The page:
Happy face image growing up on Mars


The “Happy Face” crater near the south pole of the red planet has become significantly larger over the past decade.

NASA’s Mars Reconnaissance Orbiter (MRO) first recorded a “smiley photo” in 2011, using the powerful High-Resolution Science Imaging Experiment (HiRISE) camera.

The researchers compared the image of the crater from October 2011 to an image from December 13, 2020, and reported that it is larger.

The growing “smile” is actually caused by thermal erosion, as carbon dioxide evaporates and more soil is exposed. The “nose” on the face has also grown from two small points to a large depression.

MRO began analyzing Mars shortly after arriving in 2006.

“You can see how nine years of this thermal erosion made the face ‘mouth’ bigger,” said Ross Bayer, a planetary scientist at the Sagan Center at the SETI Institute. By 2020, the two lows “grew and merged,” Bayer noted.

“Measuring these changes over the course of the Martian year helps scientists understand and eliminate the annual precipitation of Arctic frost,” Bayer said. Monitoring these sites over long periods helps us understand long-term climate trends on the Red Planet.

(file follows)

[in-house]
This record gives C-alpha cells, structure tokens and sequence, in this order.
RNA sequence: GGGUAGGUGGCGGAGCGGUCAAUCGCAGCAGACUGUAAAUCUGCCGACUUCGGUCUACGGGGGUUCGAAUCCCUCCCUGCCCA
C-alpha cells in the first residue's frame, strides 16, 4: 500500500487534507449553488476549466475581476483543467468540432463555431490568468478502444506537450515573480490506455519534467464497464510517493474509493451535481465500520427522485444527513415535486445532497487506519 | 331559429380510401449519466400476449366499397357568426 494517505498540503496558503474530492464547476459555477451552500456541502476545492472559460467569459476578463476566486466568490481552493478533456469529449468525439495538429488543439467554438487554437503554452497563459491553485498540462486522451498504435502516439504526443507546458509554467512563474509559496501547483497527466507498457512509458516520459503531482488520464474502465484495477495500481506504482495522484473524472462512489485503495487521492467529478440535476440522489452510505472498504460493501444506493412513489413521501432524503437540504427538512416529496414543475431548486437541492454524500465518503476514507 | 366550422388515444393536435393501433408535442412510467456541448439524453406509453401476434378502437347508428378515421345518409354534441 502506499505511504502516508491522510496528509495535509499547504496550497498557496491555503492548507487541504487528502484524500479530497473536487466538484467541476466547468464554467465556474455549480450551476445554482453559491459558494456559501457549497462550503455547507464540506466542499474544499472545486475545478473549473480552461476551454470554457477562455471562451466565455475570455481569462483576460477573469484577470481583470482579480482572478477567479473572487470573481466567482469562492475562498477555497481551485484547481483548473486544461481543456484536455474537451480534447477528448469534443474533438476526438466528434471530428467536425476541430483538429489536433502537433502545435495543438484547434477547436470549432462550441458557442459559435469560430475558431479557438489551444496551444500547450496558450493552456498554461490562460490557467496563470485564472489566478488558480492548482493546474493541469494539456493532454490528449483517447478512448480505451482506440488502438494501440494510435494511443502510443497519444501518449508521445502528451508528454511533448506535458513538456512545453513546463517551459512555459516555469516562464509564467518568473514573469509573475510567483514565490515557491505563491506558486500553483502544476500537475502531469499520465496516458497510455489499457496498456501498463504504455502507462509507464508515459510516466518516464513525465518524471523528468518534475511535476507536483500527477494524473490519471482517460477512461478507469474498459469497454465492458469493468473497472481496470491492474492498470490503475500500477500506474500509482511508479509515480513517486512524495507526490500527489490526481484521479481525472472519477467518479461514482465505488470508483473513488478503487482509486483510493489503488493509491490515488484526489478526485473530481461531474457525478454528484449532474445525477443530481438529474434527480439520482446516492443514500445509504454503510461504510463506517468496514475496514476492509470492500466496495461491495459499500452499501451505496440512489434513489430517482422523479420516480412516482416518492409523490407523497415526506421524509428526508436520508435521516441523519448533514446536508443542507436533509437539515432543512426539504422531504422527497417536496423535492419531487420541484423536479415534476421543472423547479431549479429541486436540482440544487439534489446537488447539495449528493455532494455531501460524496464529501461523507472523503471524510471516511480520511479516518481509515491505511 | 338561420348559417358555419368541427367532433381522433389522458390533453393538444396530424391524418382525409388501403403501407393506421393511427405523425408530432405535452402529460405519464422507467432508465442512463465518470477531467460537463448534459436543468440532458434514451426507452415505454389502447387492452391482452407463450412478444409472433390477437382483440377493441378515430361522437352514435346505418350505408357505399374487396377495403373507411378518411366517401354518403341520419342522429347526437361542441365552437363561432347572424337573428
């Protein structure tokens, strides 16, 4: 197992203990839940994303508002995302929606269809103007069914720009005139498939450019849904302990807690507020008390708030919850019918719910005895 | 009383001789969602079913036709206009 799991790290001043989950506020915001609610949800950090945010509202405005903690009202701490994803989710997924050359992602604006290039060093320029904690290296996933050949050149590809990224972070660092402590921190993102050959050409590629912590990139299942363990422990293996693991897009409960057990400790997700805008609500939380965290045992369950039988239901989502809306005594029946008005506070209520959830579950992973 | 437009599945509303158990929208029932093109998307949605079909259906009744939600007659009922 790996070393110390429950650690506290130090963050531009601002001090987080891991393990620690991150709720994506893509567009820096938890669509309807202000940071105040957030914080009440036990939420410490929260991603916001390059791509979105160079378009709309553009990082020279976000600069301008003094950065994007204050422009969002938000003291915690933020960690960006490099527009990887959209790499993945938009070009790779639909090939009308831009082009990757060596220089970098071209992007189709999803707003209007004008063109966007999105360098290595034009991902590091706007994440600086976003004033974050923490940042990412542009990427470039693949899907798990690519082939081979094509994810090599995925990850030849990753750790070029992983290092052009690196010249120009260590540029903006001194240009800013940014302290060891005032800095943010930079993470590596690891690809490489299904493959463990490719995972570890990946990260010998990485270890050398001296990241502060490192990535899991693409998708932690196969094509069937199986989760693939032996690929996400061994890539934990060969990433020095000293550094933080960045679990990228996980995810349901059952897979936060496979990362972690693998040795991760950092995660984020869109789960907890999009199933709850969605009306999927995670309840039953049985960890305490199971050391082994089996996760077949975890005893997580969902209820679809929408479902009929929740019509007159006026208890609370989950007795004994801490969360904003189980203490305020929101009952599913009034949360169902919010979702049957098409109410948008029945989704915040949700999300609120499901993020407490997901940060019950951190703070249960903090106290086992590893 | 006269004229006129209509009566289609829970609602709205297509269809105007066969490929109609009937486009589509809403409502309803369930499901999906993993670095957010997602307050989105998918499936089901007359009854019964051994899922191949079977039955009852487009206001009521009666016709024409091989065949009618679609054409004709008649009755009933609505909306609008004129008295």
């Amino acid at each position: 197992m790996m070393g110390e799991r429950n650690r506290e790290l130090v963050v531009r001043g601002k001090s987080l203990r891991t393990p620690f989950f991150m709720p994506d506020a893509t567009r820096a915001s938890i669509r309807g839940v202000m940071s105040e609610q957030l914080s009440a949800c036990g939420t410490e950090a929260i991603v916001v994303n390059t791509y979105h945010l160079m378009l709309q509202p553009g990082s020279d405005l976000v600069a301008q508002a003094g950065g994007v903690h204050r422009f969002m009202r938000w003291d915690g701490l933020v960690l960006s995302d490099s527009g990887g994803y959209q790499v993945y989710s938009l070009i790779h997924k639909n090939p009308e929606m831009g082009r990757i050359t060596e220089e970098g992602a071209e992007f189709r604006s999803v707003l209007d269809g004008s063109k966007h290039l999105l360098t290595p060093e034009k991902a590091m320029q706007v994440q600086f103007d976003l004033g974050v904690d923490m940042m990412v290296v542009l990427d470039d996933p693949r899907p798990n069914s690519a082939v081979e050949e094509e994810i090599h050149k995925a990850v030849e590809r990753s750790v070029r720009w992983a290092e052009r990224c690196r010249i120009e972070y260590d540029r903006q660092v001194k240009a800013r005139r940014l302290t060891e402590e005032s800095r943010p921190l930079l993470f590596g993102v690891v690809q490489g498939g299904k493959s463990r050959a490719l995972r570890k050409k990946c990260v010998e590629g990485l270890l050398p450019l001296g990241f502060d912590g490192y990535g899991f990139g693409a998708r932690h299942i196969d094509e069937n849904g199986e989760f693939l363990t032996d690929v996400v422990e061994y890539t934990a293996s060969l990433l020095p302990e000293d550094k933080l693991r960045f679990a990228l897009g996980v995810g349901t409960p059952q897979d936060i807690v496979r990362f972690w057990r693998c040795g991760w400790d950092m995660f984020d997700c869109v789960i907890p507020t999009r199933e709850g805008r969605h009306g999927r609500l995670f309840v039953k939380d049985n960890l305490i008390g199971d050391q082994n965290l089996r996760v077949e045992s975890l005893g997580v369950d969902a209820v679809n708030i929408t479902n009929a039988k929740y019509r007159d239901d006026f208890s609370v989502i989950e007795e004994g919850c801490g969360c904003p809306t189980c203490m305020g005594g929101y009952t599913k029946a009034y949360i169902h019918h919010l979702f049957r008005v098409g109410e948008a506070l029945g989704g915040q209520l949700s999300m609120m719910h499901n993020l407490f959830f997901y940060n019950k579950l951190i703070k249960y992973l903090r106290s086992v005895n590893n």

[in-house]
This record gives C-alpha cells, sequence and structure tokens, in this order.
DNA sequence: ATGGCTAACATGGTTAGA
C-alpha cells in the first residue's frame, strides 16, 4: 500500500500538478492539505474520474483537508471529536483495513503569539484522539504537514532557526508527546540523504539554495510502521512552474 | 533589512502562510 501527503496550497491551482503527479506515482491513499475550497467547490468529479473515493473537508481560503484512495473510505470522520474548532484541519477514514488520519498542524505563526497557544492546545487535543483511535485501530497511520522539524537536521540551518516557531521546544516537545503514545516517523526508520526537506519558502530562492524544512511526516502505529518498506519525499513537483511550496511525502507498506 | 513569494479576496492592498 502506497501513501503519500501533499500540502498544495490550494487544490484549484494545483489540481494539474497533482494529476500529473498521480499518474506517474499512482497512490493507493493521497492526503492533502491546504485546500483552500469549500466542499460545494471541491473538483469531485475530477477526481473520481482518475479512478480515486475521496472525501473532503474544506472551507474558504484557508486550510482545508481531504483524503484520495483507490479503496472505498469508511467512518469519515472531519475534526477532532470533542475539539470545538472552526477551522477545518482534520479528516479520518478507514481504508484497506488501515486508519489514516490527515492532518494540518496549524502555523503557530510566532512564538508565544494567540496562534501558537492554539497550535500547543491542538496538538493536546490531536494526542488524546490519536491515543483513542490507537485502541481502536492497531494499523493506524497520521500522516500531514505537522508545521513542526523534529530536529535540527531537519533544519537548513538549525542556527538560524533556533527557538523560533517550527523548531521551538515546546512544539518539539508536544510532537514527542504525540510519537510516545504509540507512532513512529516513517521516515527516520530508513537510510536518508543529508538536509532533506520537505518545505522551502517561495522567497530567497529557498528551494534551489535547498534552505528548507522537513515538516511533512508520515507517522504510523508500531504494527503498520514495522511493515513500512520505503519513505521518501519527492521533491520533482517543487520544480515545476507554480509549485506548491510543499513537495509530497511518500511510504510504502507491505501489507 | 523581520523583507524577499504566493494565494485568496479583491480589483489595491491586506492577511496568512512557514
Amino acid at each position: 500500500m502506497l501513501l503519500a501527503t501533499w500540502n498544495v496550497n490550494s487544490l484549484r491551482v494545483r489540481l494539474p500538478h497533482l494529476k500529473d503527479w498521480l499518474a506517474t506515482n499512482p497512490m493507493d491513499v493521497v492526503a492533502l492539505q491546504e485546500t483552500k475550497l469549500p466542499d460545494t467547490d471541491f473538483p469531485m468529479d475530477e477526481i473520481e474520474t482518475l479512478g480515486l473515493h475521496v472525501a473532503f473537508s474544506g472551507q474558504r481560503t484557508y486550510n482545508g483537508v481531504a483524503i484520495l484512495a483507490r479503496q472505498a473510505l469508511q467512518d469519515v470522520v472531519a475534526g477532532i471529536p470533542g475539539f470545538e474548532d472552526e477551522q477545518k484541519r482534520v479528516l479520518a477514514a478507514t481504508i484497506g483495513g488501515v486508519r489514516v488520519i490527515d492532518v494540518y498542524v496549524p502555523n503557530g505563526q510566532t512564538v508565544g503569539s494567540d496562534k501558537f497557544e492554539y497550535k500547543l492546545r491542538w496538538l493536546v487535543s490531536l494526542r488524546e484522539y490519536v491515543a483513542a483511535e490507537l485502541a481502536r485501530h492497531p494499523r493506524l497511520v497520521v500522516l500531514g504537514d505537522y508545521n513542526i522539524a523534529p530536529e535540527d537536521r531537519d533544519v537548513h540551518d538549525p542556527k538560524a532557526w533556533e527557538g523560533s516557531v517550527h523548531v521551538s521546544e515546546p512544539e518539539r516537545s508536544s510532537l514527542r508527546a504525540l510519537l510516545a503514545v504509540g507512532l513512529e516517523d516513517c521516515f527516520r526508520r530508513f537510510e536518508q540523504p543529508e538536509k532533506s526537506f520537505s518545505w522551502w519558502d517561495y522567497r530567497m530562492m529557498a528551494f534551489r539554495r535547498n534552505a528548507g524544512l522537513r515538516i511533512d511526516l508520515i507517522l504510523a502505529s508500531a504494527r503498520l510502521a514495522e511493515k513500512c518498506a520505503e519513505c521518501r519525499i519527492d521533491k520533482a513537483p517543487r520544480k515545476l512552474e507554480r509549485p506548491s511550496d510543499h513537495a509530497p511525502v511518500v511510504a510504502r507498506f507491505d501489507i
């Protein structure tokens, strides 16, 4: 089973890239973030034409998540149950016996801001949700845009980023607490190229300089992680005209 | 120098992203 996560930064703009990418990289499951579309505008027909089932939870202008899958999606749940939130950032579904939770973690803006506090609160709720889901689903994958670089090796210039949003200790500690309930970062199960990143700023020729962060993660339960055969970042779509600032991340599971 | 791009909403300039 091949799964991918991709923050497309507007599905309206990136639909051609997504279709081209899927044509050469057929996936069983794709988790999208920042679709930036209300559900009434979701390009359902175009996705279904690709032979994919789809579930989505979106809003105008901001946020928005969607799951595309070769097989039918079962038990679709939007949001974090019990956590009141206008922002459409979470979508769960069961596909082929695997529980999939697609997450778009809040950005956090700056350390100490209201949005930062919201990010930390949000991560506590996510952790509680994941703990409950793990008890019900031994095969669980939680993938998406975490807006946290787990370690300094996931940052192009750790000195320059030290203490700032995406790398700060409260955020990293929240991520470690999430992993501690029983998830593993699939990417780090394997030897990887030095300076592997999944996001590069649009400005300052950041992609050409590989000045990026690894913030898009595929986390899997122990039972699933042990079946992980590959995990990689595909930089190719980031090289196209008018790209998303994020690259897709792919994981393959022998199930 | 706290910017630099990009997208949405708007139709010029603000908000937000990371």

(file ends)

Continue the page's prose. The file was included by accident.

The “smile” on the figure appears larger due to the amount of frost lost due to thermal erosion, revealing more of the surface.

And although it is evaporating elsewhere on the planet, carbon dioxide ice is forming near the poles – and shifting throughout the year with climate change – which makes some “features” appear.

The facial features we see actually represent different heights and different densities of ice at the surface.

Bayer explained that the “blobby” features of the polar cap are due to the sun’s removal of carbon dioxide into these circular patterns.

This means that carbon dioxide moves directly from a solid state to a gaseous state without turning into a liquid, causing further soil erosion.

Seeing human faces and other familiar images in landscapes, and on inanimate objects is called pareidolia, and is rare when it comes to Mars.

And in late December, the European Space Agency’s Mars Express satellite captured an image of what looks like an angel, complete with a halo and wings, near the south pole of the red planet.

The angelic figure was visible due to the pattern and composition of the nearby dune fields, rich in dark, rocky minerals such as pyroxene and olivine.


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